But to an audience of a certain age (that would include me), for better or worse, we have Placido and Luciano in our ears in this role. Massimo is a fine artist with a committed delivery and absolute understanding of the character and how to vary his expression. While he is well-suited to Massenet’s Des Grieux (which he has also performed), Puccini’s big climaxes are ‘just’ beyond his reach. To his credit, he paces himself well, his voice is well-schooled and attractive, and he knows how to approximate the required spinto heft by tightening up his focus and straightening the tone. It works. . .for now.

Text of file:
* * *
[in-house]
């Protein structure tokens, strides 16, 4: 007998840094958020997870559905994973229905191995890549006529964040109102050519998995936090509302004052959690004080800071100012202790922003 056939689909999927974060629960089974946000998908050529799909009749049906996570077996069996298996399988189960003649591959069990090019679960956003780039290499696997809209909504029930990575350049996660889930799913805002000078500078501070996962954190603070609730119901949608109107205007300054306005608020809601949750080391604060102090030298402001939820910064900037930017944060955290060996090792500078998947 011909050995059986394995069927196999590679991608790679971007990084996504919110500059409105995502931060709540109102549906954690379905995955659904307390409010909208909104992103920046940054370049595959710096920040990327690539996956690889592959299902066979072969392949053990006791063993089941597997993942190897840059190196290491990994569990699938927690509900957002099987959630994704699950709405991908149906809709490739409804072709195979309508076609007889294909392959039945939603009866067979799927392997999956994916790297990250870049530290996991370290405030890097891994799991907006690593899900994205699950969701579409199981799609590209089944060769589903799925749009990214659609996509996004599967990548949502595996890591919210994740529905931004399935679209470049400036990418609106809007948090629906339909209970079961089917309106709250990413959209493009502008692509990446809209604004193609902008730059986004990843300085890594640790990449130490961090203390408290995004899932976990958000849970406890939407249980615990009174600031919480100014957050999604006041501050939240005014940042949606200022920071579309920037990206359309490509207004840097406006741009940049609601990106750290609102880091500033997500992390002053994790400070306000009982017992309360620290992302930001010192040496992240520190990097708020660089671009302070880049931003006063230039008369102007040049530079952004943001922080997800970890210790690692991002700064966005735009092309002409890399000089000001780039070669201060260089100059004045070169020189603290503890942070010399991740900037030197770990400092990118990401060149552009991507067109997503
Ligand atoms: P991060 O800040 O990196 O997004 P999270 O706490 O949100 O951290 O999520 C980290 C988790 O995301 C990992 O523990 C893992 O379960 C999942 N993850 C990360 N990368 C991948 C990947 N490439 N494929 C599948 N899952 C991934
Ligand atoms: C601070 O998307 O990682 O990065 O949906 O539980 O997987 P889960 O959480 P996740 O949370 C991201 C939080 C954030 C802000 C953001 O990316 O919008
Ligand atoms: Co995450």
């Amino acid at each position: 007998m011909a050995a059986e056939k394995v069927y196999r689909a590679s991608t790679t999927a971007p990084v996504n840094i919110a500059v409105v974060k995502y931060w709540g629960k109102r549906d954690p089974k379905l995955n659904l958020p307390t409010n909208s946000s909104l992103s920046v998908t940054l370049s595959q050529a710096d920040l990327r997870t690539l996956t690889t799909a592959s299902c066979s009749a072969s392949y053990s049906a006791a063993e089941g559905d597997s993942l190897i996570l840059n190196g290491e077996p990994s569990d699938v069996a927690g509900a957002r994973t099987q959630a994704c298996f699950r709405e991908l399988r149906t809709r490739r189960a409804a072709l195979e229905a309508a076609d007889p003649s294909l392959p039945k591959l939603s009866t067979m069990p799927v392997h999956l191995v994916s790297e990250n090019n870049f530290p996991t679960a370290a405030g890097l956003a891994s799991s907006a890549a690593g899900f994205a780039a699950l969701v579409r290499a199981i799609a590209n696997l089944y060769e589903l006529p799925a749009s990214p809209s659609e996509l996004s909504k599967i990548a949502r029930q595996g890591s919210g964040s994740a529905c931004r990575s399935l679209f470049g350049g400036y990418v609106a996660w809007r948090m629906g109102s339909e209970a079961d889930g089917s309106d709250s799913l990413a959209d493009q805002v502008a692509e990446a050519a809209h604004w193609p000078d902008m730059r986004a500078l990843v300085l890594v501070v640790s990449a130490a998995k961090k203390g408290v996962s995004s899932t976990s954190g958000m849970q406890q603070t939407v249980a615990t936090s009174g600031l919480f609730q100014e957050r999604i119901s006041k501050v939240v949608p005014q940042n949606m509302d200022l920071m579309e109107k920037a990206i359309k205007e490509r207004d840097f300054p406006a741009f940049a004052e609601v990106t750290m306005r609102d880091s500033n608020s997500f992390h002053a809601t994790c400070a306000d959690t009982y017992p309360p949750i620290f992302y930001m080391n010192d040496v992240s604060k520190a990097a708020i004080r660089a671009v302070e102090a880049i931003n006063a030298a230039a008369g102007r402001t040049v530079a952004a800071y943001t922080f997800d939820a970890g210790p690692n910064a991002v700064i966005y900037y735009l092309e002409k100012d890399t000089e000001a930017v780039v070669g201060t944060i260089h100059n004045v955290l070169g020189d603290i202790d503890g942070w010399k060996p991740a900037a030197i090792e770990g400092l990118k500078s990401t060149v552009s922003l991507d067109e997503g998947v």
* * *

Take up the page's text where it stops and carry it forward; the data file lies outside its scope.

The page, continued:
Lester Lynch was a pleasure to hear as Lescaut. Mr. Lynch has a ravishing, rolling baritone with power to spare, and excellent hook-up from top to bottom. His assured vocalizing was impressive and welcome. As Geronte, Liang Li unleashed a malevolent, dark, searing voice that was not only deployed with craft and power, but was also capable of subtlety and nuance. Young Romanian tenor Bogdan Mihai was boyishly appealing as Edmondo, one of the best-rounded, spontaneous performances of the night. His effortless lyric tenor and coltish, animated stage movement brought considerable life and sparkle to Act I. He was having such a good time as the joking student that it was infectious. All the featured roles were well taken, and in a bit of luxury casting, Magdalena Kožená commanded our attention as the Singer in Manon’s boudoir. Walter Zeh’s chorus was excellent throughout, dramatically engaged and musically precise.